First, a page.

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Bush escalates war threats against Iran

By Alan Maass | August 19, 2005 | Pages 1 and 2

THE BUSH administration denounced the Iranian government as a "threat to peace" for restarting a uranium enrichment operation that the U.S. claims will be used to make weapons.

But a conservative U.S. magazine is reporting that the real threat is coming from Washington--with Dick Cheney ordering the Pentagon to develop new plans for a military strike against Iran, including the use of "bunker-busting" nuclear weapons.

U.S. rhetoric against the Iranian government, led by newly inaugurated President Mahmoud Ahmadinejad, reached a fever pitch after Iran resumed work at a key nuclear facility, ending a self-imposed ban on uranium conversion while it negotiated with a group of European countries. Bush's new Ambassador to the United Nations John Bolton claimed that "Iran will have nuclear weapons" soon as a result.

But the U.S. government's spy agencies think differently. Anonymous sources told a Washington Post reporter that the most recent National Intelligence Estimate on Iran concluded that it is 10 years away from obtaining "the key ingredient for a nuclear weapon." United Nations (UN) inspectors haven't reported any concrete evidence that Iran has been conducting a nuclear weapons program, or that it has a design for a warhead.

The same can't be said for nearby India or Pakistan--a newly converted U.S. ally in the U.S. "war on terror"--but Bush isn't denouncing them as "threats to peace." Both countries, like Washington's favorite ally, Israel, have refused to sign the international nuclear non-proliferation treaty. Iran, on the other hand, is a signer, which is why UN inspectors have current information on the country's nuclear program.

Bush said last week that he might use military force if Iran didn't halt its nuclear program, but a report in Pat Buchanan's American Conservative magazine showed that plans for an attack are further advanced than his administration is admitting.

According to an American Conservative columnist, the Pentagon is under orders from Dick Cheney's office to develop plans for a retaliatory attack on Iran in the aftermath of "another 9-11-style attack." The large-scale assault would use both conventional and nuclear weapons, wrote former CIA officer Philip Giraldi, against some 450 strategic targets. Many of the targets are in populated areas, guaranteeing massive casualties.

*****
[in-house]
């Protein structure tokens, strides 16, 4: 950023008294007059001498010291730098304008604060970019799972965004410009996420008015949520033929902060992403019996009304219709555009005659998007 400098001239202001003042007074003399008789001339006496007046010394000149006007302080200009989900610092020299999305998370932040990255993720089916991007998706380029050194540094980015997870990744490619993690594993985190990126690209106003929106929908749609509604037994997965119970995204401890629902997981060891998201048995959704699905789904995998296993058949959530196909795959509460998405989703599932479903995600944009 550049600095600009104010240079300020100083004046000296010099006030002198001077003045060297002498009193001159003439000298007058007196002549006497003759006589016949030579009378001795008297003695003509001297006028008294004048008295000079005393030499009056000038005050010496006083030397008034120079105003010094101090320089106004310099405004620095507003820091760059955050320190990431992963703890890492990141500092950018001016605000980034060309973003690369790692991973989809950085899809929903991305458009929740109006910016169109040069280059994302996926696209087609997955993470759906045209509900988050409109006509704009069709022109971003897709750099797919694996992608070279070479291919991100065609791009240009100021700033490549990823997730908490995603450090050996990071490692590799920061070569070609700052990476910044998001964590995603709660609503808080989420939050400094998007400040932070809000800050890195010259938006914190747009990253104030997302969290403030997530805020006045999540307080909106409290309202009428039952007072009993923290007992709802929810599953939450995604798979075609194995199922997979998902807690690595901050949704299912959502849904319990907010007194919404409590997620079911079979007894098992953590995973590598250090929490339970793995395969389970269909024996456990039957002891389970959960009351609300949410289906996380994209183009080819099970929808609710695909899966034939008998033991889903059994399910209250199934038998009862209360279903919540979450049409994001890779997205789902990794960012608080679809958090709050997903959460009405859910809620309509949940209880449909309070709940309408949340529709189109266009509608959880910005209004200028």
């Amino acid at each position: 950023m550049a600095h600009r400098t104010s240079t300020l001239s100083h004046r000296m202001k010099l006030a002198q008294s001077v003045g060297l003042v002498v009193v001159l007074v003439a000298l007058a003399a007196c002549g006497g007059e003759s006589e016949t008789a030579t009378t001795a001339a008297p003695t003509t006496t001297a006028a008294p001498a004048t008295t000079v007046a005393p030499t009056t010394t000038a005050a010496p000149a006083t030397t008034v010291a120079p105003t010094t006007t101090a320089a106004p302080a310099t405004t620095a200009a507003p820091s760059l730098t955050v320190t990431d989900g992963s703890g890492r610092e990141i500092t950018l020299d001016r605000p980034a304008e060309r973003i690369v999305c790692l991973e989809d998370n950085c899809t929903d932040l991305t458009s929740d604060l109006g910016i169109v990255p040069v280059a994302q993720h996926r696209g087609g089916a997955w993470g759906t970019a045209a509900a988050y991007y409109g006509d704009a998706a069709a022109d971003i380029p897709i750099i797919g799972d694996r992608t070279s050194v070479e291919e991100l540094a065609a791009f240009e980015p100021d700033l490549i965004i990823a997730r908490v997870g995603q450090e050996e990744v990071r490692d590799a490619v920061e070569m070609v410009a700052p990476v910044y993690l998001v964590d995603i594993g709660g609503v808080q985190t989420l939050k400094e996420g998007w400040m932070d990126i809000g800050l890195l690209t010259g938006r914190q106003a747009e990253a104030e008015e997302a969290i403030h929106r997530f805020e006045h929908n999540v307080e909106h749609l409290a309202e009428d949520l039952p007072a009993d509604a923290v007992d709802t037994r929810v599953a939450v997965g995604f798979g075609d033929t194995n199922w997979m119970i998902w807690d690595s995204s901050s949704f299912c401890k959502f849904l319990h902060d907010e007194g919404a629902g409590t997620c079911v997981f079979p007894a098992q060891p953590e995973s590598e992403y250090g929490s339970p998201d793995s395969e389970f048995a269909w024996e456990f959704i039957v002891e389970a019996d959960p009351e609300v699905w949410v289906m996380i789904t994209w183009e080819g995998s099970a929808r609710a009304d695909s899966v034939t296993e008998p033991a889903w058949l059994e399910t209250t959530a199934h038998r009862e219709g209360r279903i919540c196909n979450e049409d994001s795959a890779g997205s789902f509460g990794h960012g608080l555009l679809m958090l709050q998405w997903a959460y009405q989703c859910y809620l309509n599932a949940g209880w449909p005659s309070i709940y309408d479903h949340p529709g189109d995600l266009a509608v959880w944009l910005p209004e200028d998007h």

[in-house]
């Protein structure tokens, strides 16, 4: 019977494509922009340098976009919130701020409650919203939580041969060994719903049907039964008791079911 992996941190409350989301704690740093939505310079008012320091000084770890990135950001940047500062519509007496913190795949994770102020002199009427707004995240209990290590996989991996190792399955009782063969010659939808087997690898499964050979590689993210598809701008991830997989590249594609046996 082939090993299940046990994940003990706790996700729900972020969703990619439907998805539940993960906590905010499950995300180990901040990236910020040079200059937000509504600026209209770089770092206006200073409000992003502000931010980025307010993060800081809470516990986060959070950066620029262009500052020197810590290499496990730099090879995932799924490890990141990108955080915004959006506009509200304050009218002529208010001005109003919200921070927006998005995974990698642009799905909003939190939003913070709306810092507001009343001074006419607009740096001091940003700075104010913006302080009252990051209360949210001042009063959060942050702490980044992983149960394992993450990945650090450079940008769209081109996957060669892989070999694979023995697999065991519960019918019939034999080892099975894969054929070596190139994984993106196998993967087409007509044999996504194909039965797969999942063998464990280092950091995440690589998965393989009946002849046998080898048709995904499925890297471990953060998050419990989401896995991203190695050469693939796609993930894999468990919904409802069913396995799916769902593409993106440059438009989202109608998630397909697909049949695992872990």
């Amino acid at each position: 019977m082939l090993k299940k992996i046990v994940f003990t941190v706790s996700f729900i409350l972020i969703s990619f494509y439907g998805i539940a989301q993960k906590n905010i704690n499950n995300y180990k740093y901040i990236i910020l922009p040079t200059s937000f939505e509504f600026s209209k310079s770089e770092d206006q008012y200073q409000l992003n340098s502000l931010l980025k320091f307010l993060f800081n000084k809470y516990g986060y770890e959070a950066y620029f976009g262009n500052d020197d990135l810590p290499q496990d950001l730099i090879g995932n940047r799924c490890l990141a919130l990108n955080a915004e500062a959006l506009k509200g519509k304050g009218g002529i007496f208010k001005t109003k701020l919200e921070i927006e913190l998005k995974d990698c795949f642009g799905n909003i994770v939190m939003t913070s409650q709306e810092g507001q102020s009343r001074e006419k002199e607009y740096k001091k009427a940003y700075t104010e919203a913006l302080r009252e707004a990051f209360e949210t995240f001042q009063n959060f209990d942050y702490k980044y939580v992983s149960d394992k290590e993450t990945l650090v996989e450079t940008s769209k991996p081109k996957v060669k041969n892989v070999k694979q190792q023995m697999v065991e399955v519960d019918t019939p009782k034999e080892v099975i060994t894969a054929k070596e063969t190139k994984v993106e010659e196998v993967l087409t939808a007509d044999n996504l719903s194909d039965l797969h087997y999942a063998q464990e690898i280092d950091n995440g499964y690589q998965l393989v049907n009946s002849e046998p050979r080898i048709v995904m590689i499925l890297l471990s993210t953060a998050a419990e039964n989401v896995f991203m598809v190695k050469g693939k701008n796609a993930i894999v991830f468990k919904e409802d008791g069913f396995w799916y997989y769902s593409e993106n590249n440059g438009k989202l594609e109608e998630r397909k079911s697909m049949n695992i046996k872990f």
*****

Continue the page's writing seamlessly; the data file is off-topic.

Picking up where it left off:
"As in the case of Iraq, the response is not conditional on Iran actually being involved in the act of terrorism directed against the United States," Giraldi wrote.

Bush administration threats against Iran aren't new. Throughout the buildup to invasion of neighboring Iraq, the White House's neo-conservative "hawks" hinted that Iran would come next. "Everyone wants to go to Baghdad," an anonymous administration official told Newsweek in August 2002. "Real men want to go to Tehran."

But the neo-con plan to remake the Middle East has run into obstacles. In particular, the guerrilla resistance to the U.S. occupation of Iraq is stretching the U.S. military to its limits, producing opposition within the Pentagon to plans to add another front to the "war on terror."

"In a historic irony," wrote historian and Iraq expert Juan Cole, "Iran's most dangerous enemy of all, the United States, invaded Iran's neighbor with an eye to eventually toppling the Tehran regime--but succeeded only in defeating itself."

The threat of a U.S. attack is far from over, however. With Bush's approval ratings plunging as the crisis of the Iraq occupation deepens, the desperate hawks could try to force through a new attack--perhaps limited to air strikes on supposed "nuclear" targets, but potentially involving ground forces--and expand the horror and suffering of their "war on terror."

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